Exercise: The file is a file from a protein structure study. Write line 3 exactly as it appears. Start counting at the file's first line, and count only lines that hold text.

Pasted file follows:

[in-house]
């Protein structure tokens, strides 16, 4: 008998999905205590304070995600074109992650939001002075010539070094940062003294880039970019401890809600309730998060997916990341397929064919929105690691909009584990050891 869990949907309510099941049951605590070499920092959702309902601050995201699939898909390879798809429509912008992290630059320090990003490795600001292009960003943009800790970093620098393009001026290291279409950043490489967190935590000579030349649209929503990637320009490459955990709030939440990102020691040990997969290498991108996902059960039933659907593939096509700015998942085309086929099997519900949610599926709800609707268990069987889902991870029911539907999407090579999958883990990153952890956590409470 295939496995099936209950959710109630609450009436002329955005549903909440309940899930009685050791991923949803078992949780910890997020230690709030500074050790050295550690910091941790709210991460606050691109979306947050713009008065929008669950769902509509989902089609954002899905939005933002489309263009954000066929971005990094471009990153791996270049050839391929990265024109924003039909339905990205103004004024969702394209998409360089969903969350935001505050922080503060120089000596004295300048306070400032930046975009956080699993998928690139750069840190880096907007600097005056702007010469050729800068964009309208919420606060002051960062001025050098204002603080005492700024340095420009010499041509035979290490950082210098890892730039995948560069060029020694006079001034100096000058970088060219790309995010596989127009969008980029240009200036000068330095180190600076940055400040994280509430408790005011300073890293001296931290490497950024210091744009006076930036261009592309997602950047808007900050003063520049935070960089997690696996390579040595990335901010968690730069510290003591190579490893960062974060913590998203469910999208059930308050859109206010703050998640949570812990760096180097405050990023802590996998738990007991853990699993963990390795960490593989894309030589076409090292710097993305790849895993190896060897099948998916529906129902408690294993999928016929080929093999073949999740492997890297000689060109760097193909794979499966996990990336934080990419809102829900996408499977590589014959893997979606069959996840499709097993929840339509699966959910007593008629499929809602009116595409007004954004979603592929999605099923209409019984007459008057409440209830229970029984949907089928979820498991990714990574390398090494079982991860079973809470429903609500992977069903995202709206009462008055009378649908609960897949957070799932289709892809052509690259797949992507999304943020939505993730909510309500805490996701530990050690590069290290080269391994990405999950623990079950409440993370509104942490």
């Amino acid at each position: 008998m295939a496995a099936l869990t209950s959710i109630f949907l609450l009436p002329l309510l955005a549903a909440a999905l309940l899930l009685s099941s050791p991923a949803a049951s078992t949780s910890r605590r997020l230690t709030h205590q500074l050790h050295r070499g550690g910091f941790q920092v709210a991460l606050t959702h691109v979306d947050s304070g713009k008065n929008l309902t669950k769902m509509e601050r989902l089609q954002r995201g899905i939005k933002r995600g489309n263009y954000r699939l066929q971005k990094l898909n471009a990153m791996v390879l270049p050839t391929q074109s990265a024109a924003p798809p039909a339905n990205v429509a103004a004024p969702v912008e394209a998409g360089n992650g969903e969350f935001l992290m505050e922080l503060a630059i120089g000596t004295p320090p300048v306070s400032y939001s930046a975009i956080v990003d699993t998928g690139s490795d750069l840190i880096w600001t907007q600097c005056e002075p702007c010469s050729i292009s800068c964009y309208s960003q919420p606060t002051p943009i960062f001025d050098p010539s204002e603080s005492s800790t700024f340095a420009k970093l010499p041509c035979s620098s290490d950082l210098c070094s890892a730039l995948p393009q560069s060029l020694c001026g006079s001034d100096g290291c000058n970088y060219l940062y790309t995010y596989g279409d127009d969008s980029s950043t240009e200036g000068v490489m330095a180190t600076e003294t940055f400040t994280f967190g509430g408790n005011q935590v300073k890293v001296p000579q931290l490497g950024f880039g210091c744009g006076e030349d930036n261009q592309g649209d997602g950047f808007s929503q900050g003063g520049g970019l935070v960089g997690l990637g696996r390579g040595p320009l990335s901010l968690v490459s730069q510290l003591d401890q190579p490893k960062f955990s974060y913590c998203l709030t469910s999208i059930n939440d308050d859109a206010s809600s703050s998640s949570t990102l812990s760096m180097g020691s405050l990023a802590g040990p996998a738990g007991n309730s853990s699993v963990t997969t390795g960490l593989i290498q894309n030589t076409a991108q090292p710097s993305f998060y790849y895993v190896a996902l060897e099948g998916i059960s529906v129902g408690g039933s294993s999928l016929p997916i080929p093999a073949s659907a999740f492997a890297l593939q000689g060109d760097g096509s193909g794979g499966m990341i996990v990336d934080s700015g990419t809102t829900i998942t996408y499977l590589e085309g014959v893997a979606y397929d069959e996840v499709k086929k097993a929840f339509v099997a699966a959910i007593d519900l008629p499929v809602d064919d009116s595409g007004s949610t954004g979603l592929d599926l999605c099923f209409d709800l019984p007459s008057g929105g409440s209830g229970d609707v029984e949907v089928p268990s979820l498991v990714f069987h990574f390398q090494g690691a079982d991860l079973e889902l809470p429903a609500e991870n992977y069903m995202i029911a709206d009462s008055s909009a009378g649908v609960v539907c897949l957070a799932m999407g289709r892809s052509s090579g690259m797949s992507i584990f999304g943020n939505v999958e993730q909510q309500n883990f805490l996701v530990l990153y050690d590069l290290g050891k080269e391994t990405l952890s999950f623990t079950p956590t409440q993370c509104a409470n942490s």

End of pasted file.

């Amino acid at each position: 008998m295939a496995a099936l869990t209950s959710i109630f949907l609450l009436p002329l309510l955005a549903a909440a999905l309940l899930l009685s099941s050791p991923a949803a049951s078992t949780s910890r605590r997020l230690t709030h205590q500074l050790h050295r070499g550690g910091f941790q920092v709210a991460l606050t959702h691109v979306d947050s304070g713009k008065n929008l309902t669950k769902m509509e601050r989902l089609q954002r995201g899905i939005k933002r995600g489309n263009y954000r699939l066929q971005k990094l898909n471009a990153m791996v390879l270049p050839t391929q074109s990265a024109a924003p798809p039909a339905n990205v429509a103004a004024p969702v912008e394209a998409g360089n992650g969903e969350f935001l992290m505050e922080l503060a630059i120089g000596t004295p320090p300048v306070s400032y939001s930046a975009i956080v990003d699993t998928g690139s490795d750069l840190i880096w600001t907007q600097c005056e002075p702007c010469s050729i292009s800068c964009y309208s960003q919420p606060t002051p943009i960062f001025d050098p010539s204002e603080s005492s800790t700024f340095a420009k970093l010499p041509c035979s620098s290490d950082l210098c070094s890892a730039l995948p393009q560069s060029l020694c001026g006079s001034d100096g290291c000058n970088y060219l940062y790309t995010y596989g279409d127009d969008s980029s950043t240009e200036g000068v490489m330095a180190t600076e003294t940055f400040t994280f967190g509430g408790n005011q935590v300073k890293v001296p000579q931290l490497g950024f880039g210091c744009g006076e030349d930036n261009q592309g649209d997602g950047f808007s929503q900050g003063g520049g970019l935070v960089g997690l990637g696996r390579g040595p320009l990335s901010l968690v490459s730069q510290l003591d401890q190579p490893k960062f955990s974060y913590c998203l709030t469910s999208i059930n939440d308050d859109a206010s809600s703050s998640s949570t990102l812990s760096m180097g020691s405050l990023a802590g040990p996998a738990g007991n309730s853990s699993v963990t997969t390795g960490l593989i290498q894309n030589t076409a991108q090292p710097s993305f998060y790849y895993v190896a996902l060897e099948g998916i059960s529906v129902g408690g039933s294993s999928l016929p997916i080929p093999a073949s659907a999740f492997a890297l593939q000689g060109d760097g096509s193909g794979g499966m990341i996990v990336d934080s700015g990419t809102t829900i998942t996408y499977l590589e085309g014959v893997a979606y397929d069959e996840v499709k086929k097993a929840f339509v099997a699966a959910i007593d519900l008629p499929v809602d064919d009116s595409g007004s949610t954004g979603l592929d599926l999605c099923f209409d709800l019984p007459s008057g929105g409440s209830g229970d609707v029984e949907v089928p268990s979820l498991v990714f069987h990574f390398q090494g690691a079982d991860l079973e889902l809470p429903a609500e991870n992977y069903m995202i029911a709206d009462s008055s909009a009378g649908v609960v539907c897949l957070a799932m999407g289709r892809s052509s090579g690259m797949s992507i584990f999304g943020n939505v999958e993730q909510q309500n883990f805490l996701v530990l990153y050690d590069l290290g050891k080269e391994t990405l952890s999950f623990t079950p956590t409440q993370c509104a409470n942490s």